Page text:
A single charged surface residue modifies the activity of ikitoxin, a beta-type Na+ channel toxin from Parabuthus transvaalicus

A. Bora Inceoglu, Yuki Hayashida, Jozsef Lango, Andrew Ishida, Bruce D. Hammock

Research output: Contribution to journalArticle

23 Citations (Scopus)

Abstract

We previously purified and characterized a peptide toxin, birtoxin, from the South African scorpion Parabuthus transvaalicus. Birtoxin is a 58-residue, long chain neurotoxin that has a unique three disulfide-bridged structure. Here we report the isolation and characterization of ikitoxin, a peptide toxin with a single residue difference, and a markedly reduced biological activity, from birtoxin. Bioassays on mice showed that high doses of ikitoxin induce unprovoked jumps, whereas birtoxin induces jumps at a 1000-fold lower concentration. Both toxins are active against mice when administered intracerebroventricularly. Mass determination indicated an apparent mass of 6615 Da for ikitoxin vs. 6543 Da for birtoxin. Amino acid sequence determination revealed that the amino-acid sequence of ikitoxin differs from birtoxin by a single residue change from glycine to glutamic acid at position 23, consistent with the apparent mass difference of 72 Da. This single-residue difference renders ikitoxin much less effective in producing the same behavioral effect as low concentrations of birtoxin. Electrophysiological measurements showed that birtoxin and ikitoxin can be classified as beta group toxins for voltage-gated Na+ channels of central neurons. It is our conclusion that the N-terminal loop preceding the α-helix in scorpion toxins is one of the determinative domains in the interaction of toxins with the target ion channel.

Original languageEnglish (US)
Pages (from-to)5369-5376
Number of pages8
JournalEuropean Journal of Biochemistry
Volume269
Issue number22
DOIs
StatePublished - 2002

Fingerprint

Scorpions
Amino Acids
Peptides
birtoxin
Bioassay
Protein Sequence Analysis
Neurotoxins
Bioactivity
Ion Channels
Disulfides
Biological Assay
Glycine
Neurons
Glutamic Acid
Amino Acid Sequence
Electric potential

Keywords

  • Birtoxin
  • Ikitoxin
  • Parabuthus
  • Scorpion
  • Voltage-gated Na current

ASJC Scopus subject areas

  • Biochemistry

Cite this

A single charged surface residue modifies the activity of ikitoxin, a beta-type Na+ channel toxin from Parabuthus transvaalicus. / Inceoglu, A. Bora; Hayashida, Yuki; Lango, Jozsef; Ishida, Andrew; Hammock, Bruce D.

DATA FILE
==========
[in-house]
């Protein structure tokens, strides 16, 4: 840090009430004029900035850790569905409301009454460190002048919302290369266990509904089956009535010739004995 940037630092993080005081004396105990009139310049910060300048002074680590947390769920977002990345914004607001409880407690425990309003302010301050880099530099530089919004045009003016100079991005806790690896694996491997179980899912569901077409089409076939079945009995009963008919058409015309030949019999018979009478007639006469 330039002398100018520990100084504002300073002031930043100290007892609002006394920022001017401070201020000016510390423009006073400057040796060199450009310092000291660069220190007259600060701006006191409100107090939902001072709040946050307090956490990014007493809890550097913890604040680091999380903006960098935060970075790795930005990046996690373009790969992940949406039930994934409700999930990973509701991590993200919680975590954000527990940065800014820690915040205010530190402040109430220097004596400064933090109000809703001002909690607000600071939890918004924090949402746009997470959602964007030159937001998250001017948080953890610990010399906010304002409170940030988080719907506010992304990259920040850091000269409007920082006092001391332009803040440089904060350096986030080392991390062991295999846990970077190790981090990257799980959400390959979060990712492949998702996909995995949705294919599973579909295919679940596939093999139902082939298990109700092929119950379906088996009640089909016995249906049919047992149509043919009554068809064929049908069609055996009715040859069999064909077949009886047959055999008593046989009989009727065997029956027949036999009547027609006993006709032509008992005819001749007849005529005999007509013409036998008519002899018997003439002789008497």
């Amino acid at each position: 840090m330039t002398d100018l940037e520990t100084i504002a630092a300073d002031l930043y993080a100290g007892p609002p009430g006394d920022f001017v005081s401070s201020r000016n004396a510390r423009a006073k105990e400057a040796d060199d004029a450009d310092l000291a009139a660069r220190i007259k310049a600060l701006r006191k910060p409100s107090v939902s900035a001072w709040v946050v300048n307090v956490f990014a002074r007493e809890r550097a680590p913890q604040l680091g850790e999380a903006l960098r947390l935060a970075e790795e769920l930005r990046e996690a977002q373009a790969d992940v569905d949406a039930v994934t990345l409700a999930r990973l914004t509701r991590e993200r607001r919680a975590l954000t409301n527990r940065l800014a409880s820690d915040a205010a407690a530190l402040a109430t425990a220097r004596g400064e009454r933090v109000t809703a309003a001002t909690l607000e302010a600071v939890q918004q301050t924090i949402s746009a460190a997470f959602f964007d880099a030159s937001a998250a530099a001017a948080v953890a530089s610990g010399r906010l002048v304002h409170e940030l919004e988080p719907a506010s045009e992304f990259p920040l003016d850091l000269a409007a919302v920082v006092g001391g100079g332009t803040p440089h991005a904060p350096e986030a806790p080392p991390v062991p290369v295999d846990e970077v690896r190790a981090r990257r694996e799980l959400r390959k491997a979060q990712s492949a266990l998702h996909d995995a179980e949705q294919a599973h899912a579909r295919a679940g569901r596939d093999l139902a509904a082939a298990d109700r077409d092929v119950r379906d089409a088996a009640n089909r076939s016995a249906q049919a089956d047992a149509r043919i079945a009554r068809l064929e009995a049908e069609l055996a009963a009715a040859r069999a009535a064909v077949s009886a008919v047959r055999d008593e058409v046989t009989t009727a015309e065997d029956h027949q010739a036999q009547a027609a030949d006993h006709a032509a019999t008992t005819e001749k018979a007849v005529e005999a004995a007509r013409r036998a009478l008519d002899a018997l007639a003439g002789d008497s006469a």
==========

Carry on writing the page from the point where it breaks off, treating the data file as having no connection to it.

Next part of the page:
In: European Journal of Biochemistry, Vol. 269, No. 22, 2002, p. 5369-5376.

Research output: Contribution to journalArticle

Inceoglu, A. Bora ; Hayashida, Yuki ; Lango, Jozsef ; Ishida, Andrew ; Hammock, Bruce D. / A single charged surface residue modifies the activity of ikitoxin, a beta-type Na+ channel toxin from Parabuthus transvaalicus. In: European Journal of Biochemistry. 2002 ; Vol. 269, No. 22. pp. 5369-5376.
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AB - We previously purified and characterized a peptide toxin, birtoxin, from the South African scorpion Parabuthus transvaalicus. Birtoxin is a 58-residue, long chain neurotoxin that has a unique three disulfide-bridged structure. Here we report the isolation and characterization of ikitoxin, a peptide toxin with a single residue difference, and a markedly reduced biological activity, from birtoxin. Bioassays on mice showed that high doses of ikitoxin induce unprovoked jumps, whereas birtoxin induces jumps at a 1000-fold lower concentration. Both toxins are active against mice when administered intracerebroventricularly. Mass determination indicated an apparent mass of 6615 Da for ikitoxin vs. 6543 Da for birtoxin. Amino acid sequence determination revealed that the amino-acid sequence of ikitoxin differs from birtoxin by a single residue change from glycine to glutamic acid at position 23, consistent with the apparent mass difference of 72 Da. This single-residue difference renders ikitoxin much less effective in producing the same behavioral effect as low concentrations of birtoxin. Electrophysiological measurements showed that birtoxin and ikitoxin can be classified as beta group toxins for voltage-gated Na+ channels of central neurons. It is our conclusion that the N-terminal loop preceding the α-helix in scorpion toxins is one of the determinative domains in the interaction of toxins with the target ion channel.

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